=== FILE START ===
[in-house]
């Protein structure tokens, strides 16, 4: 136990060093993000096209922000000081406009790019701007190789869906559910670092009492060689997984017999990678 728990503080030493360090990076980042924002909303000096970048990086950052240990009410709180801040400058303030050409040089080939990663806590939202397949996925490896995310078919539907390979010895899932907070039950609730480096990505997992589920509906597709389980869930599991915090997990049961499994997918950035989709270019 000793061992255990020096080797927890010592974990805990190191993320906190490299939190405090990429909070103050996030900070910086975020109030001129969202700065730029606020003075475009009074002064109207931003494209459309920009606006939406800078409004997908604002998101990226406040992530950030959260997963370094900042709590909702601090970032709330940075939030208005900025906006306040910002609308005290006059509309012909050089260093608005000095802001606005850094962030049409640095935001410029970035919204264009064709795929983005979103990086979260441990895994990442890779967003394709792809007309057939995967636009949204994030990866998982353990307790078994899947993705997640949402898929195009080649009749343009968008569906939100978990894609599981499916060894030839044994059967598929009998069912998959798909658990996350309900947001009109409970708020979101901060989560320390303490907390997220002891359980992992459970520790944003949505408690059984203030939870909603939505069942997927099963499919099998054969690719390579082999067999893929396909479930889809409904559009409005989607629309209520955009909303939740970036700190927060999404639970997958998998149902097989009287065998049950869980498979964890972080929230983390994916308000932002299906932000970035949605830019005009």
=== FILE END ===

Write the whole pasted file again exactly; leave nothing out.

[in-house]
């Protein structure tokens, strides 16, 4: 136990060093993000096209922000000081406009790019701007190789869906559910670092009492060689997984017999990678 728990503080030493360090990076980042924002909303000096970048990086950052240990009410709180801040400058303030050409040089080939990663806590939202397949996925490896995310078919539907390979010895899932907070039950609730480096990505997992589920509906597709389980869930599991915090997990049961499994997918950035989709270019 000793061992255990020096080797927890010592974990805990190191993320906190490299939190405090990429909070103050996030900070910086975020109030001129969202700065730029606020003075475009009074002064109207931003494209459309920009606006939406800078409004997908604002998101990226406040992530950030959260997963370094900042709590909702601090970032709330940075939030208005900025906006306040910002609308005290006059509309012909050089260093608005000095802001606005850094962030049409640095935001410029970035919204264009064709795929983005979103990086979260441990895994990442890779967003394709792809007309057939995967636009949204994030990866998982353990307790078994899947993705997640949402898929195009080649009749343009968008569906939100978990894609599981499916060894030839044994059967598929009998069912998959798909658990996350309900947001009109409970708020979101901060989560320390303490907390997220002891359980992992459970520790944003949505408690059984203030939870909603939505069942997927099963499919099998054969690719390579082999067999893929396909479930889809409904559009409005989607629309209520955009909303939740970036700190927060999404639970997958998998149902097989009287065998049950869980498979964890972080929230983390994916308000932002299906932000970035949605830019005009």